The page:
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Congo Siasa

A blog on Congo, its politics and tribulations. Edited by Jason Stearns.

Yesterday, the United Nations confirmed the deaths of Michael Sharp and Zaida Catalan close to Kananga in the province of Kasai-Central. The bodies of the four Congolese––an interpreter and three motorcycle drivers––who were with them are still missing. This blog is not usually meant for personal reflections, but it is impossible

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One could be forgiven for thinking the Congo is on the brink of another military escalation. Rumors of Rwandan and Ugandan intervention have been smoldering for weeks now, and recent outbreaks of violence in the Kivus, Kasais, and Tanganyika provinces have killed hundreds in recent months. The United Nations says

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During the run-up to the 2011 elections, Roger Meece visited Washington, DC. Meece, then the head of the UN peacekeeping mission to the Congo, was perhaps the US diplomat with the best understanding of the country. He had served as deputy chief of mission to the Congo between 1995-1998, as director

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Here is a summary of events today, based on reporting from across the country. You can find other excellent summaries by Christophe Rigaud and Sonia Rolley. Also see Ida Sawyer’s insightful blog on preparations for the 19th here. Contrary to the reporting in some news outlets, the 19th stopped being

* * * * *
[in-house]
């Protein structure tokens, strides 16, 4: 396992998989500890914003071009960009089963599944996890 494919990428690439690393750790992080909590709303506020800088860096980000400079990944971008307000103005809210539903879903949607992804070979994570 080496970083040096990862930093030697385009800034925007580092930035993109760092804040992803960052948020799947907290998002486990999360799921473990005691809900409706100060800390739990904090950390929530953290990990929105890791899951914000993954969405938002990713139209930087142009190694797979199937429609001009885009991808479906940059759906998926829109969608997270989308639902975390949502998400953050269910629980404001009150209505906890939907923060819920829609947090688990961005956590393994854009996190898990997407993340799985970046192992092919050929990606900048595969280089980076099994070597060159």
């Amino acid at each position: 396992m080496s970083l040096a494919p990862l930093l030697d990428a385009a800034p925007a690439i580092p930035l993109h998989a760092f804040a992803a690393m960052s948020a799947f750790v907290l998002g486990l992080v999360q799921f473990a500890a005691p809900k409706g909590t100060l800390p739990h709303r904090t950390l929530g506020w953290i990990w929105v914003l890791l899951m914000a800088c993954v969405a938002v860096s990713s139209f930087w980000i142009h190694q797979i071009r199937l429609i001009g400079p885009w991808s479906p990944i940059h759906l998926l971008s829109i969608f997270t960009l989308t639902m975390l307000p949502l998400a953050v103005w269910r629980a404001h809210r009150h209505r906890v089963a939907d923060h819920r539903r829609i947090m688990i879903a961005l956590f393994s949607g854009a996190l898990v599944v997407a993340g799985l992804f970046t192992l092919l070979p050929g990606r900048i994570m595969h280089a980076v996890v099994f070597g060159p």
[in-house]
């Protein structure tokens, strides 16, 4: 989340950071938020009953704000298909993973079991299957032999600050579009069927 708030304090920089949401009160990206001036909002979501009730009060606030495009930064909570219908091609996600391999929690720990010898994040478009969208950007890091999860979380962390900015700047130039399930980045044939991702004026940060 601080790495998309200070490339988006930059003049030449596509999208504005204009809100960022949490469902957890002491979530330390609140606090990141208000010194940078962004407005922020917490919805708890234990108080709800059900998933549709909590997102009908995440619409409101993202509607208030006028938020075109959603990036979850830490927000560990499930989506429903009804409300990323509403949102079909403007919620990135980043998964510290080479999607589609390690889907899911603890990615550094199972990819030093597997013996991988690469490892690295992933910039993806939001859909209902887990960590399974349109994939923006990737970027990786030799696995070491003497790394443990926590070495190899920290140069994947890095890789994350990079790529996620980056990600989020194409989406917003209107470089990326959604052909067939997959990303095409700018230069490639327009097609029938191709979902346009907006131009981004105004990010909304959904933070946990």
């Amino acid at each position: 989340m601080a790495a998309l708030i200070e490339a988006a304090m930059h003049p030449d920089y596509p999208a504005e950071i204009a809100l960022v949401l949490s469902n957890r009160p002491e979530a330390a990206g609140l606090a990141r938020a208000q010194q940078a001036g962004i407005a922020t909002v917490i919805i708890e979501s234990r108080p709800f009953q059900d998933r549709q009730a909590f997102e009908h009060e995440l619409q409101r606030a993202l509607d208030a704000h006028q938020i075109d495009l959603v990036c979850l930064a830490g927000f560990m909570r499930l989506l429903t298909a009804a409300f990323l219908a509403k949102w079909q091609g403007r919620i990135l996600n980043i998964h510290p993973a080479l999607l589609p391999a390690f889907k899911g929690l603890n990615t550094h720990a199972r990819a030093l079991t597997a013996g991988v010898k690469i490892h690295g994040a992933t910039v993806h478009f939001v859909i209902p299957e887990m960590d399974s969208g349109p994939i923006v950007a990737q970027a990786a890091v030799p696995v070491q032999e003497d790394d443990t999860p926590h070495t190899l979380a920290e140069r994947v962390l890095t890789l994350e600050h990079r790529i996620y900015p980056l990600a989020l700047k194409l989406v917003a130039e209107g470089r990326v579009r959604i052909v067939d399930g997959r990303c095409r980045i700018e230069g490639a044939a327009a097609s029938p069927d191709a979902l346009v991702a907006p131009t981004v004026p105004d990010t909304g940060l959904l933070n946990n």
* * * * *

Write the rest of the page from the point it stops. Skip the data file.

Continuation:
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On November 17, President Joseph Kabila named a new prime minister: Samy Badibanga, a dissident member of the UDPS opposition party. According to the presidents’ supporters, he was carrying out the Accord politique of October 18, which was hailed by regional leaders and the African Union as a way out of the current

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The Kabila administration is not known for quick reactions––it can take them days or even weeks to react publicly to massacres in the eastern Congo, for example.This morning, however, just hours after Trump made his victory speech, President Kabila wrote to congratulate him on “his brilliant election.” What will the

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Something happened yesterday in Kinshasa, a violent screeching of gears in the political crisis as the government decided to resort to brute force to quash popular protest. If before September 19 all eyes were focused on the political process––who was participating in the political dialogue, whether it was still possible

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The dialogue politique, which began on September 1st in Kinshasa, succeeded in dividing the Congolese political class even before the talks began. Currently the 280 delegates to the dialogue include: the ruling coalition; part of the opposition; part of civil society; and “eminent personalities.” But that doesn’t say much––the dialogue has sowed chaos

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Today, news broke that the government had asked Ida Sawyer, the senior Human Rights Watch researcher for the DR Congo, to leave the country. This move was both unwarranted and the sign of an increasingly jusqu’au boutiste mood within the upper echelons of power, an indication that the government is ready to

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In our report released today, we say that it is impossible for free and fair elections to be held in 2016. That will not please members of civil society, the opposition, or even the UN Security Council, who have said that elections must be held and a new president installed

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